The way people communicate within organisations continues to change. The role of Internal Communications is becoming less about broadcasting the company message and more about encouraging those conversations and collaborations that will most effectively deliver the business’ goals.
The Intranet Design Annual 2011 from the Nielsen Norman Group offers some interesting insights into the way organisations are expanding, changing and re-imagining their internal communications activities, delivering greater value, to more of their members, more regularly. Having seen many of these developments first hand in our client discussions*, we’ve picked out a few of the trends we expect to see more of in 2011.
More Companies Can Now Have Better Intranets
More and more companies are now able to develop high quality intranets. This is partly due to the wider recognition of the value of investing in intranets and partly due to the availability of better tools for building intranets. The easier it is to make the implementation work, the more resources that are left for design and usability. This is especially important in smaller organizations, which found it costly and time consuming to make things work with clunkier technology.
However, quality intranets remain a long-term commitment. Many organisations supplement their intranet teams with outside resources — such as design firms and consultants — for their redesign projects, only to cut back resources after launch. Long-term usability requires ongoing commitment, both for continuous design improvement, and for things such as search quality initiatives, consistency and style guide enforcement, and training new users and content contributors.
Mobile access to intranet sites continues to grow in importance. Significantly those sites with fewer features have much better usability than full-featured websites; focus on specific features that are important to employees on the go instead of trying to squeeze the entire intranet onto a tiny screen.
One major difference between mobile intranets and mobile websites is that an intranet team can optimize for the relatively small set of company-issued mobile devices.
As well as providing searchable access to the organisation’s knowledge archive, many intranets are now actively encouraging members to share their expertise more widely and are using social media tools to provide the means for users to identify and connect with people, knowledge and resources across the organisation.
- Knowledge sharing. Providing searchable archives for case studies, reports, creative samples, and other existing information can help people with similar problems avoid having to start building their solutions from scratch. Sometimes, knowledge sharing can be as simple as a Q&A tool to connect employees with questions to colleagues with answers.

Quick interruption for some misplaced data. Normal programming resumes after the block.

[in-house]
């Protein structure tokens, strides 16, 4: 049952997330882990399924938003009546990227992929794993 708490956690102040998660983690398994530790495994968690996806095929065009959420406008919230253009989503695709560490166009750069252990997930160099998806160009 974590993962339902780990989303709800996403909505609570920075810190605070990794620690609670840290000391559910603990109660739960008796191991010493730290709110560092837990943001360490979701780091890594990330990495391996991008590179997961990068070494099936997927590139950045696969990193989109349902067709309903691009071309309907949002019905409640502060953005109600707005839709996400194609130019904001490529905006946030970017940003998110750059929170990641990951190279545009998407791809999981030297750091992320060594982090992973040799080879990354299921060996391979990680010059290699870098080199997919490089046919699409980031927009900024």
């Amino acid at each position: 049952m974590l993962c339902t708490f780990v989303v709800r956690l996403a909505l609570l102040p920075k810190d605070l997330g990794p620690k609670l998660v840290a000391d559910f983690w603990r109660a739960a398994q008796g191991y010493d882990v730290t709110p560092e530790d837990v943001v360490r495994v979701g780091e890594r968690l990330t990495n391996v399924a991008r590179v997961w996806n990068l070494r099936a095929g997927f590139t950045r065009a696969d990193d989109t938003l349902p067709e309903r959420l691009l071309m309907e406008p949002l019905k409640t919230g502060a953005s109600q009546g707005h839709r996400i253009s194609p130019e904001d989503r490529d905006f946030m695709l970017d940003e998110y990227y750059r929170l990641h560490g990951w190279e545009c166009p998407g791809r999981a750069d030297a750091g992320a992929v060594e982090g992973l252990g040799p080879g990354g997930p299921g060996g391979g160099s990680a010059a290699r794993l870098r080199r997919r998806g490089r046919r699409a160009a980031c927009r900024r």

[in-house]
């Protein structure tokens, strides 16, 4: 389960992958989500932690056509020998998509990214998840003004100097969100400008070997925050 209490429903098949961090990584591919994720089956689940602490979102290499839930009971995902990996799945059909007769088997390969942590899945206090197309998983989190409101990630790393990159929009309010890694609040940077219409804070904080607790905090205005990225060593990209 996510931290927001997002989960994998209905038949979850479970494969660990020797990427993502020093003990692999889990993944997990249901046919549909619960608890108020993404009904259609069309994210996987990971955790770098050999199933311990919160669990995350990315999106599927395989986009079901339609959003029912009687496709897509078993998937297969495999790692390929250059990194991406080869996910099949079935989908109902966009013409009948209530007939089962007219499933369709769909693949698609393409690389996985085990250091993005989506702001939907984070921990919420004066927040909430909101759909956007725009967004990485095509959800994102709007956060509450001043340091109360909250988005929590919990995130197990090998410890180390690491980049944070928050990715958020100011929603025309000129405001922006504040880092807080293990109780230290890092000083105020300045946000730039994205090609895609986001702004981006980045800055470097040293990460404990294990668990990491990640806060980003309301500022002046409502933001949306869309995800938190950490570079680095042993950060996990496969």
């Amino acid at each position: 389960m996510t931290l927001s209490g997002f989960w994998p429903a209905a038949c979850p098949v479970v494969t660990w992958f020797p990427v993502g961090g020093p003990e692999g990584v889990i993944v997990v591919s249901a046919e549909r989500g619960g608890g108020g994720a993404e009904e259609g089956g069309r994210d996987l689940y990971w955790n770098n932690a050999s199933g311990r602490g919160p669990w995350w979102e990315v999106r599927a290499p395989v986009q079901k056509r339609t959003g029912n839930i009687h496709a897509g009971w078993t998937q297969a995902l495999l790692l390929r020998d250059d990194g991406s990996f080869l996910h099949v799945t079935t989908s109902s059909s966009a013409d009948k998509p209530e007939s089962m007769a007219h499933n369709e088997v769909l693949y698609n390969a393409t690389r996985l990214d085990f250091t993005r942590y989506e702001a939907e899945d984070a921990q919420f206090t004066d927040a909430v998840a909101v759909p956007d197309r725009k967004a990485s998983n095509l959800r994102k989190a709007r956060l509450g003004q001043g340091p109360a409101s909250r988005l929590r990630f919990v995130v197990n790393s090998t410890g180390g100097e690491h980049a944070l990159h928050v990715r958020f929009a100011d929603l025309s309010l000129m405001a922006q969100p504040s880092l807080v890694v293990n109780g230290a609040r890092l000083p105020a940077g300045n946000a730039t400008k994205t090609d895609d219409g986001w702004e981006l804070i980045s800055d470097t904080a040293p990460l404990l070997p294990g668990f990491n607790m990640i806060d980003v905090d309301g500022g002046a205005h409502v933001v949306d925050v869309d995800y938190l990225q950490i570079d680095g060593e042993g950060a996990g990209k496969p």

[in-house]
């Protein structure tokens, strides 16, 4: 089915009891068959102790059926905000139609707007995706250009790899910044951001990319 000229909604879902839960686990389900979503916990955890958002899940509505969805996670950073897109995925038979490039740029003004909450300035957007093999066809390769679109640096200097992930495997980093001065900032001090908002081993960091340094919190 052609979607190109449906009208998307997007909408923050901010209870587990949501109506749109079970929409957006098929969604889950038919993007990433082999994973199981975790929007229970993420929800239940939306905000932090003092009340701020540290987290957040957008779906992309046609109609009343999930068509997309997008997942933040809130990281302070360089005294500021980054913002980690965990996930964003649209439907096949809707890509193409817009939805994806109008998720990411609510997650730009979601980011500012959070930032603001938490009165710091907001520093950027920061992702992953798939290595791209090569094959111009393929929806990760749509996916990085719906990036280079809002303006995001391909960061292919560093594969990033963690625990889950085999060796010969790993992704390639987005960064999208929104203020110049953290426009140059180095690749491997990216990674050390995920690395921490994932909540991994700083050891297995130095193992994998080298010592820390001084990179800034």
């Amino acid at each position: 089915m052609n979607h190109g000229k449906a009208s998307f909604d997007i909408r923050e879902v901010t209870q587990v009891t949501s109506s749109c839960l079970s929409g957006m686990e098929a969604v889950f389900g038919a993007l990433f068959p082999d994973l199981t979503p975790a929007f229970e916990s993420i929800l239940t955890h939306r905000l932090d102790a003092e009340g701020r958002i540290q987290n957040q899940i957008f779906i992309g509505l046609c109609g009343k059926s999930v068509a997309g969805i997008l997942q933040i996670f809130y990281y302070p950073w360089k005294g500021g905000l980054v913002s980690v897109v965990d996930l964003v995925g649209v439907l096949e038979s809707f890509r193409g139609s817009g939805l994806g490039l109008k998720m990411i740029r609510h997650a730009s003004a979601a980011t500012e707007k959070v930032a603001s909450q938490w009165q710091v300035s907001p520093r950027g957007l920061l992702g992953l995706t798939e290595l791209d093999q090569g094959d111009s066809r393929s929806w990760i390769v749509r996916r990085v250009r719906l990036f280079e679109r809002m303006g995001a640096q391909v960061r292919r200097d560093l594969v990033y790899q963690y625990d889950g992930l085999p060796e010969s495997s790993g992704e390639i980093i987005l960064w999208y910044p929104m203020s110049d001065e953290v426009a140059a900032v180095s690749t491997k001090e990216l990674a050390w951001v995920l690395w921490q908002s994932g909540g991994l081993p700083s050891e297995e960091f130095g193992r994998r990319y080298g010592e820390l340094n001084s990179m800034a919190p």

- Innovation management. Managing and encouraging innovation by offering users tools for taking ideas and improvements from conception to completion.
- Comments. The simplest way to inspire user-contributed intranet content is to let employees comment on existing information, ranging from news stories to knowledge bank resources. Systems that force people to create content from scratch every time inhibit user participation, commenting features reduce the fear of the blank screen.
- Ratings. Giving a grade requires even less work than writing a comment, and thus rating systems can further broaden user participation. Sites that use ratings can list top-rated resources first in menus or give them added weight in search listings.
- Participation rewards. User participation increases when contributors are visibly rewarded, such as by adding points or badges to their profiles. Because there’s real business value to features like knowledge sharing and innovation management within an enterprise, some intranets went beyond the symbolic value of visible recognition and offered real prizes to employees who gathered sufficient participation points.
These are fairly established practices that are likely to be implemented more and more widely in the coming months-
- A wide spectrum of technology solutions: there’s no single way to build a great intranet.
- Structures based on organisational tasks and activities rather than legacy silos.
- News as a main homepage feature, but with increasing emphasis on the usefulness of news stories.
- Better employee profile pages. In addition to offering information beyond plain contact listings, profiles are coupled with a more structured way of finding employees with specific expertise.
- Blogs by both executives and regular employees.
- Emphasis on search and on initiatives to improve search quality (which continues to suffer on many intranets).
- The use of pre-designed page layouts and a CMS to establish and maintain content consistency.
- Training for site managers and people in charge of individual areas, in recognition of that fact that user experiences derive from people and not just technology.
- Increased use of video on intranets, including features that let employees create and share video content.
*This article originally appeared on www.gnius.co.uk